DyeCat’s process incorporates the dye molecule as part of the PLA polymer structure. This means that there are no dye baths to dispose of which minimizes all of the multiplier effects that come from using a dye bath technique to color the fiber. The catalyst and molecule are embedded in the polymer (instead of being attached to the surface of the fiber) which has raised the usual consumer concerns about health and safety, and industry concerns about dye fastness (the ability of the dye to retain its original coloring throughout the final product’s lifecycle.)
McGowan says they ‘can tune the catalyst to incorporate the desired color,’ and they have made black, red, yellow and purple PLA fibers so far.
This new fiber sounds incredibly cool, but as a technical fashion designer I have to ask, ‘what about the lab dips?’
Wayne Hayes, a polymer chemist at Reading University, UK says, ‘The advantage this method offers in terms of processing and delivery to the customer represents a significant technological advance.’ And it does sound really cool, but again, what about the lab dips?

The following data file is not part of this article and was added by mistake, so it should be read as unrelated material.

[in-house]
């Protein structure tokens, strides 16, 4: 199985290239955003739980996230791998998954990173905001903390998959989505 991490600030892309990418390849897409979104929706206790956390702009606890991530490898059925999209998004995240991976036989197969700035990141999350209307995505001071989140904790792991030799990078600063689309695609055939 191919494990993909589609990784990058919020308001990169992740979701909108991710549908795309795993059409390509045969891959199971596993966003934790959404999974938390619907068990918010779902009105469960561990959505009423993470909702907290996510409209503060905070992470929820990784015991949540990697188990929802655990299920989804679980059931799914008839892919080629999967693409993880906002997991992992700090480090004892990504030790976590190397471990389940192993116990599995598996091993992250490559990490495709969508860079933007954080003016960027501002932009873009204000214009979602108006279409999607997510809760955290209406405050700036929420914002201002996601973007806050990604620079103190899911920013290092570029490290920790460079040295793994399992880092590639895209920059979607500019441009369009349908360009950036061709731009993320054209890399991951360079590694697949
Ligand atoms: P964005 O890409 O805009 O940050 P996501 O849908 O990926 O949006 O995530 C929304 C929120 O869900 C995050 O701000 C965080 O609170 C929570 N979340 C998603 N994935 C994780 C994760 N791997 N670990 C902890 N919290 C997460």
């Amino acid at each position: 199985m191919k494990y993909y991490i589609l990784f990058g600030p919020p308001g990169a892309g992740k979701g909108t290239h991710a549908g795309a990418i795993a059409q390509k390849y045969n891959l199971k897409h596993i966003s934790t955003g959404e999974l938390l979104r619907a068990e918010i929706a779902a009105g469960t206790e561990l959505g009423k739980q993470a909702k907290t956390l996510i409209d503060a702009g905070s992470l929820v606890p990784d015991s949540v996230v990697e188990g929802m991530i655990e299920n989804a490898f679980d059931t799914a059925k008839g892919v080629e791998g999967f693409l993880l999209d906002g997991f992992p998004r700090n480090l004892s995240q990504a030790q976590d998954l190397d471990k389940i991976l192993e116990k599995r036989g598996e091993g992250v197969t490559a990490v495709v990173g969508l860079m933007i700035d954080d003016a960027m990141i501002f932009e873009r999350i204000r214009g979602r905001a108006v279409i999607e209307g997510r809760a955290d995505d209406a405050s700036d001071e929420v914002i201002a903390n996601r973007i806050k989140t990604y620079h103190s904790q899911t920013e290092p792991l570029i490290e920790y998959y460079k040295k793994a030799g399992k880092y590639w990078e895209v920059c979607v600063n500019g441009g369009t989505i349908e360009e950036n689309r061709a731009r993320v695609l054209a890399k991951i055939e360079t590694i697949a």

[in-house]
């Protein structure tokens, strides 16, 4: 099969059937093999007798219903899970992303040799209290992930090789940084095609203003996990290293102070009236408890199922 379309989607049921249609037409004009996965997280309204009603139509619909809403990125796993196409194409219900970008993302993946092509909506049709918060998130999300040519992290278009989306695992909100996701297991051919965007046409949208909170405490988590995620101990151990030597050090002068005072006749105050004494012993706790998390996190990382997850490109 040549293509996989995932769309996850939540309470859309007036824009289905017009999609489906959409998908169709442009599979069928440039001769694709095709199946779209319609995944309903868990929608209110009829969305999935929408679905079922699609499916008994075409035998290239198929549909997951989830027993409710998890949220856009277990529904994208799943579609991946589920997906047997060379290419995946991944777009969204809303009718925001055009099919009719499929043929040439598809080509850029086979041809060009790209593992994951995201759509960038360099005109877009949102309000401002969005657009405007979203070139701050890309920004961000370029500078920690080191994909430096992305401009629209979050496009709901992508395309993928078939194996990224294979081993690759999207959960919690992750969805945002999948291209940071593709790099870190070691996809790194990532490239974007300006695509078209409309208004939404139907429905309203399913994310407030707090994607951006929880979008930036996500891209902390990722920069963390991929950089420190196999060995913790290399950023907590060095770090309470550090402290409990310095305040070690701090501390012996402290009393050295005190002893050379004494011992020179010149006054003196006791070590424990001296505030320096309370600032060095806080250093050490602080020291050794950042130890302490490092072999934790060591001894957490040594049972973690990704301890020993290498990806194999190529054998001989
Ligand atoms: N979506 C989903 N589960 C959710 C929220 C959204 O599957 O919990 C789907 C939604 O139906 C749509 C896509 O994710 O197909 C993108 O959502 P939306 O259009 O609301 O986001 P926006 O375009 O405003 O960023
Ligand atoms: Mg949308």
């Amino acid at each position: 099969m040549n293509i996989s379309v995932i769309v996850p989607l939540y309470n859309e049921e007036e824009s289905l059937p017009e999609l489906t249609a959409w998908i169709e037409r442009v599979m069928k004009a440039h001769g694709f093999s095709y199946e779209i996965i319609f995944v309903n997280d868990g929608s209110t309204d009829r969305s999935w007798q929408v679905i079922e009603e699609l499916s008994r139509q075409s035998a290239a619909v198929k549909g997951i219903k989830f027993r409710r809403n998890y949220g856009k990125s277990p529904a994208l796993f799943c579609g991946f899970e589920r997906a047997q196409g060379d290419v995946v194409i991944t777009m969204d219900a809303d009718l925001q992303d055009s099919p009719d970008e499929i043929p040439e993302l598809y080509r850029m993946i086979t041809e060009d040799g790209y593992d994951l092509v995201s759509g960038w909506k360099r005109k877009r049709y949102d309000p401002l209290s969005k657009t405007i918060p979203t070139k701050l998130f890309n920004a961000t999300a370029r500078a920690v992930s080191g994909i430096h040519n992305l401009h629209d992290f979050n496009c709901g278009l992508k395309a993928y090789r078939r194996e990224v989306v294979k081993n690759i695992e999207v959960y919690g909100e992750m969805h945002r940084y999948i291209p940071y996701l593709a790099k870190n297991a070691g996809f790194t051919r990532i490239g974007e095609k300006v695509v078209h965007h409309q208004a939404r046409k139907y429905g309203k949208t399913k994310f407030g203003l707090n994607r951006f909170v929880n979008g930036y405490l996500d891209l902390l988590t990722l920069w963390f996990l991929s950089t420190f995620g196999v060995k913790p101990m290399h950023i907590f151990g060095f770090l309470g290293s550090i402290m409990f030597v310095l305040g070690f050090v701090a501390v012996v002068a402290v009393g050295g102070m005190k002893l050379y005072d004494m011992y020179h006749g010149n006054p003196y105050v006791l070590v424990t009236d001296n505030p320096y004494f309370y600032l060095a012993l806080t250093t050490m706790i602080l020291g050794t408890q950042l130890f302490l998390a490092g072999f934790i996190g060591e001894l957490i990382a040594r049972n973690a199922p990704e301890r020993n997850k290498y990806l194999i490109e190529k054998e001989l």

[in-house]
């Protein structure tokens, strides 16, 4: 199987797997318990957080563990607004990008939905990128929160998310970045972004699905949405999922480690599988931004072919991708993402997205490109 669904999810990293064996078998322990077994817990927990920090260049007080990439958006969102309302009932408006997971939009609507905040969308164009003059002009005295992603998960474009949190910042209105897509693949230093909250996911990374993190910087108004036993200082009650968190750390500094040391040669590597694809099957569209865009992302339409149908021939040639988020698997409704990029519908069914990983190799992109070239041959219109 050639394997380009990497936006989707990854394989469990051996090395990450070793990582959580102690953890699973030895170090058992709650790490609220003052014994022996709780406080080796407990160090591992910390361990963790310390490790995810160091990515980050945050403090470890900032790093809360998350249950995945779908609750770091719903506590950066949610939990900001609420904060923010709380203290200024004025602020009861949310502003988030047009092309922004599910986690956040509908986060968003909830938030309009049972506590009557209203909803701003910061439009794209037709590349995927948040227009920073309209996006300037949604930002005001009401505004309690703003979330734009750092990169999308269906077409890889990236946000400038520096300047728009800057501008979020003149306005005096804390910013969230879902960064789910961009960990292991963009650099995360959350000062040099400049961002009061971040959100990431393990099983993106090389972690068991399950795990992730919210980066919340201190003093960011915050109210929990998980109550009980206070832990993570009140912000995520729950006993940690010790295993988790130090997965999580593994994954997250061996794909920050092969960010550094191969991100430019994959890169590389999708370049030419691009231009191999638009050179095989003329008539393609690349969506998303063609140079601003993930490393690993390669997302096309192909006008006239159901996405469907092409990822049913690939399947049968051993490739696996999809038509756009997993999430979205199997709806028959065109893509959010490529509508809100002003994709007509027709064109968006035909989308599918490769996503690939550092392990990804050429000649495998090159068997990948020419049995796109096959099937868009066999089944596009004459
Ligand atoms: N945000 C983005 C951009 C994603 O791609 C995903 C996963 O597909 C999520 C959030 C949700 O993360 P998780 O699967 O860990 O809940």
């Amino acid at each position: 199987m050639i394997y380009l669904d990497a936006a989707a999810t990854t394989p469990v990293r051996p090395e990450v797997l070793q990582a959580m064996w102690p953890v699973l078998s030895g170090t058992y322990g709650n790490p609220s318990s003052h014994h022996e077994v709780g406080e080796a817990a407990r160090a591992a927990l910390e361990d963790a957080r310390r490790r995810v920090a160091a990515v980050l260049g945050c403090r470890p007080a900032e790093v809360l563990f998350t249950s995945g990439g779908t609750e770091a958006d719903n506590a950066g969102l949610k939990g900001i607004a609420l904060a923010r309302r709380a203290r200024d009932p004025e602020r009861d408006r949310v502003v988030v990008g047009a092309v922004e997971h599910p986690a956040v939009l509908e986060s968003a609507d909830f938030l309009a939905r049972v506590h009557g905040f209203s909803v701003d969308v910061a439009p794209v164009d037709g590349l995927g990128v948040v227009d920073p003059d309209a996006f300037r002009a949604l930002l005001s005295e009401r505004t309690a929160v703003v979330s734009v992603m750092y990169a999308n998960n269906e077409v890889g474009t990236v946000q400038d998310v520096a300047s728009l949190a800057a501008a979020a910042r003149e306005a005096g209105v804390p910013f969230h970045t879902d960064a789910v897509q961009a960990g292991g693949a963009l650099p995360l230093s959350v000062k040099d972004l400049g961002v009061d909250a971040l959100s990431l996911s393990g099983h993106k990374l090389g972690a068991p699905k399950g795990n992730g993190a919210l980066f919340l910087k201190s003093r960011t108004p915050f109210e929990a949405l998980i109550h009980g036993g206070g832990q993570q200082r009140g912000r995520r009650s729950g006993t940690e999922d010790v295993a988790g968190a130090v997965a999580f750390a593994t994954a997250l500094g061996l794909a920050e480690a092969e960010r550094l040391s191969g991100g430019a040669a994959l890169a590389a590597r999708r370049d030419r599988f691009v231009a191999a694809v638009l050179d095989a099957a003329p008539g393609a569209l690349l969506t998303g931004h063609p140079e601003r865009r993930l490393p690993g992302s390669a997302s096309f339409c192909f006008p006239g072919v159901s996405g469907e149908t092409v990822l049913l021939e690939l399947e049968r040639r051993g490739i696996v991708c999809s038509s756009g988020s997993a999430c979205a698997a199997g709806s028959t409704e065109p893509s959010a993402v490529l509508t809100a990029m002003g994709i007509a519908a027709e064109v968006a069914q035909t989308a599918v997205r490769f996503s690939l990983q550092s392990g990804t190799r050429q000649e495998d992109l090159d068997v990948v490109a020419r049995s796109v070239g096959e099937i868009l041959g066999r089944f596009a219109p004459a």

The DyeCat team believes the technique could be applied more widely with fluorescent or UV-active (optical brighteners) molecules could be useful for PLA used in packaging. The new technique could also be used to embed antimicrobials or even fragrance molecules into fibers, which could offer a new direction in fashion design. All of this is incredibly cool, but back in the fashion design trenches, we are still going to ask ‘But what about the Lab Dips?’
Lab dips are small swatches of textiles and trims that have been dyed by the manufacturing factory and sent on to the design team. Designers may be responsible for approving their own lab dips, but usually some poor victim is singled out of the team and her function is to manage and approve the lab dips. This entails staring at lots and lots of these swatches under a special light box where the spectrometry of the light is adjusted according to the design house’s needs, and comparing the swatches to color match system swatches (usually Pantone Match System, but sometimes other color match systems.)